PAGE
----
Draft education act: Blitz against notebooks, private tuition
Bangladesh's first education act, which will be sent to the cabinet division next week for approval, orders a ban on printing, publishing and marketing notebooks and guidebooks -- a menace to the country's education system.
While students are given free textbooks by the government, they need to spend a sizeable amount to purchase a set of notebooks.
If found printing, publishing and marketing notebooks and guidebooks, the penalty is three years' imprisonment or a fine of Tk 5 lakh or both, as per the latest iteration of the draft, which was locked by the education ministry yesterday.
The draft, which is in line with the Education Policy of 2010, allows the publishing of supplementary books and education aid books but only after approval from the authorities concerned.
However, if a teacher is found pushing the supplementary books and education aid books on the students, it will be considered misconduct and disciplinary actions will be taken.
The draft forbids teachers from giving private tuition to students of their institution.
Another salient feature of the draft act, which has been in the works since 2011, is its ban on corporal punishment for schoolchildren and mental torture by teachers.
The draft will be sent to the cabinet division next week, said Abu Bakr Siddique, secretary of the secondary and higher education division, after the meeting yesterday where it was finalised.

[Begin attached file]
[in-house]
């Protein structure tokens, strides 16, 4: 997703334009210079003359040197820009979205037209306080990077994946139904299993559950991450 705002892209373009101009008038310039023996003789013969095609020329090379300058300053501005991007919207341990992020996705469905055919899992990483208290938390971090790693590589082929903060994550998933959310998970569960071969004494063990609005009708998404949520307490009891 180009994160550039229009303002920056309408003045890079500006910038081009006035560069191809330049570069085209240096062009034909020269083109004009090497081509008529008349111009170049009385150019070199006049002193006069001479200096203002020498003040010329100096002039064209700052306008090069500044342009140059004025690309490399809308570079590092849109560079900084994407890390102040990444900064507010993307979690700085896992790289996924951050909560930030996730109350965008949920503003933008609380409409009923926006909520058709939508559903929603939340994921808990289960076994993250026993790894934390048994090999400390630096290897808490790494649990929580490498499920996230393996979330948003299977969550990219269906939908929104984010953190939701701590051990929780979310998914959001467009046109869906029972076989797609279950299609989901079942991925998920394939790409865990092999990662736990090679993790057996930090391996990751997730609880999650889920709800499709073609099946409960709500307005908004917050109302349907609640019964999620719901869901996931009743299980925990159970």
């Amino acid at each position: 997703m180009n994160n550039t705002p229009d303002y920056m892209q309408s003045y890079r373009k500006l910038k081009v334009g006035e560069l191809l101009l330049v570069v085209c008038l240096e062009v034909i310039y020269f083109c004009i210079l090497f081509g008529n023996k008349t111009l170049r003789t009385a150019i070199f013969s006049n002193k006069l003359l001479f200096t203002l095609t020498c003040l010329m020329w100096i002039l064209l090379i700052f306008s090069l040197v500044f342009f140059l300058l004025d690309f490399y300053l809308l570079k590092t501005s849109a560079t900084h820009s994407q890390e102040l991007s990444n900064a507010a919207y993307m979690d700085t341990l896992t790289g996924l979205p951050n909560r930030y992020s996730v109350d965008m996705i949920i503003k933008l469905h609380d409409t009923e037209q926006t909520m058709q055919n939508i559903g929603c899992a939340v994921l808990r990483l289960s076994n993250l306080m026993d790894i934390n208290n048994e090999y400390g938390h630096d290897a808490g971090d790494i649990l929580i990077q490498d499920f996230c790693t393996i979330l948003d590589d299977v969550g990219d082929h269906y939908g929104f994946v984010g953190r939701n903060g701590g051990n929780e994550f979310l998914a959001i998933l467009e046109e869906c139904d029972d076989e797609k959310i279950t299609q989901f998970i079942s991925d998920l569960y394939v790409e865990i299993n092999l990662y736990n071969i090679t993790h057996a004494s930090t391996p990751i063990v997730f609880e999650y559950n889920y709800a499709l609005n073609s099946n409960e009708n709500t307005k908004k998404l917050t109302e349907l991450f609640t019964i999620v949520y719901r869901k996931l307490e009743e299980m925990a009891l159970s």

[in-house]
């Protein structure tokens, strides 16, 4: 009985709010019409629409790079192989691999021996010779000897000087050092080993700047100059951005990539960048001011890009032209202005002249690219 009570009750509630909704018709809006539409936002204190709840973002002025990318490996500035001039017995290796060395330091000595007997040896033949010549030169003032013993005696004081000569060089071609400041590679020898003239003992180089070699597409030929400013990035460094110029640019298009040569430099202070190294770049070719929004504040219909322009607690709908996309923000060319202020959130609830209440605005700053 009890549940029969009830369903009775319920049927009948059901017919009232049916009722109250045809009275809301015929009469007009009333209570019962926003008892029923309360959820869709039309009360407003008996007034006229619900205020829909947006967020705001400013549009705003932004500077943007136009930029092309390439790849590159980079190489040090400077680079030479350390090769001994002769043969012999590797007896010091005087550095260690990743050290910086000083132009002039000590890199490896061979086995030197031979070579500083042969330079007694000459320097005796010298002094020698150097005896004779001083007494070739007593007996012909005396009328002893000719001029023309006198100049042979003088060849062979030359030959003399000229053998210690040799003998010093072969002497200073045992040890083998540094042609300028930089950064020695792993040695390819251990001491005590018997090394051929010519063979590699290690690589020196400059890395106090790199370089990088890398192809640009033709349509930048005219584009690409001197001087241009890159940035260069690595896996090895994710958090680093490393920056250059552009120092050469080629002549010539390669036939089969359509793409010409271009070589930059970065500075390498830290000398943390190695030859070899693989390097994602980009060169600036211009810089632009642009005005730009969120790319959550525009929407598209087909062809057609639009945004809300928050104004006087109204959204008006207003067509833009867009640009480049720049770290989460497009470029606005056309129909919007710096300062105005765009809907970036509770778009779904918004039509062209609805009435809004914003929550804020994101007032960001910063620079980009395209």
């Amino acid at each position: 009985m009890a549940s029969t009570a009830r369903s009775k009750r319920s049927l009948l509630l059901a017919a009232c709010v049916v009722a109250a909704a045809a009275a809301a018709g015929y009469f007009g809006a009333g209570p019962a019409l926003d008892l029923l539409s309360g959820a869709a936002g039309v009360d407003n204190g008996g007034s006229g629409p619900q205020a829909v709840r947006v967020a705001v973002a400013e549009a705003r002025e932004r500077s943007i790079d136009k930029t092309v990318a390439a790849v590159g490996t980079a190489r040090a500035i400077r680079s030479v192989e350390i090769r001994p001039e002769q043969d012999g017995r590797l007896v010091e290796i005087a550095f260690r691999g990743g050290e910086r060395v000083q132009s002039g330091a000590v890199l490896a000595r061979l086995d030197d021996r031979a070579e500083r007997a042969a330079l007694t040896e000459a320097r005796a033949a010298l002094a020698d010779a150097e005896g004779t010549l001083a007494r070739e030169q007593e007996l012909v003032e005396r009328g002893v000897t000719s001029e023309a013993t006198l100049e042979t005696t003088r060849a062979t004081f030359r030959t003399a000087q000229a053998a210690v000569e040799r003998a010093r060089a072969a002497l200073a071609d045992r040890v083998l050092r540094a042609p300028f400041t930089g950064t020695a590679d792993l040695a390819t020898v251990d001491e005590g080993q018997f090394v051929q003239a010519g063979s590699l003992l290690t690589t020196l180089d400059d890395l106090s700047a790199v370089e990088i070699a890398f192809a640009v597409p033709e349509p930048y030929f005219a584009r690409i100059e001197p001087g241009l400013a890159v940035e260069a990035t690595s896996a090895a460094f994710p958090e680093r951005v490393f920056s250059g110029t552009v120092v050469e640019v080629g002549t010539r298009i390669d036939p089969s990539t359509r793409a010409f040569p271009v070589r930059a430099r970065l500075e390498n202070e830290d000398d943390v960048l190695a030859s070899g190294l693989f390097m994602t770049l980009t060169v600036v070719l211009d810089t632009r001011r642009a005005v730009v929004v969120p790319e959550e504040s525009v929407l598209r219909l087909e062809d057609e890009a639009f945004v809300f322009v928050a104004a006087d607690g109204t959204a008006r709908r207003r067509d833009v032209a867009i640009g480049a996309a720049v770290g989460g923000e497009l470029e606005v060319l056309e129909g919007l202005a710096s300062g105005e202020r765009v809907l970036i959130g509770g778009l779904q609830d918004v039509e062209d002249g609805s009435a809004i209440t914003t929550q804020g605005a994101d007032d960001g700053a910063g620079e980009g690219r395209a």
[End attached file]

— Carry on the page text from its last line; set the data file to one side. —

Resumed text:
This would be the fourth time that the ministry is forwarding the draft law to the cabinet division.
It was last sent in October last year and the cabinet division sent it back with observations and instructions for revisions, as in 2016 and 2017.
The back-and-forth is taking place over the provisions concerning guidebooks, notebooks and coaching centres, according to education ministry officials informed on the matter.
For instance, the version forwarded in December 2016 was met with a chorus of disapproval at the cabinet division as the ministry gave legitimacy to coaching and private tuition in the name of "shadow education".
The latest draft act also said a school may arrange additional classes for weaker students subject to the written consent of the parents.
The classes will be held either before or after school hours in line with the rules or policies framed by the government or a circular or executive order.
Coaching centres for helping jobseekers, admission seekers or English lessons will remain out of the purview of the law, said top education ministry officials.
The draft law seeks to take action as per the penal code if any irregularities are detected at non-government educational institutions run by trusts.
Asked why took more than 11 years to finalise the draft of the law, he was elusive. "I am also surprised that it took so many years," Siddique added.
Experts applauded the provisions in the draft act.
If the government can implement the provisions of banning guidebooks and control the private tuition, it would drastically reduce out-of-pocket expenditure, said KM Enamul Hoque, deputy director of Campaign for Popular Education.
In Bangladesh, the share of urban households paying for private tuition increased from 48 percent in 2000 to 67 percent in 2010 while the corresponding share of rural households doubled from 27 percent to 54 percent, according to the UNESCO 2021/2 Global Education Monitoring Report.
Overall, the average expenditure increased by 80 percent in real terms.
About 7 percent of families in Bangladesh have to borrow to send their children to school, the report added.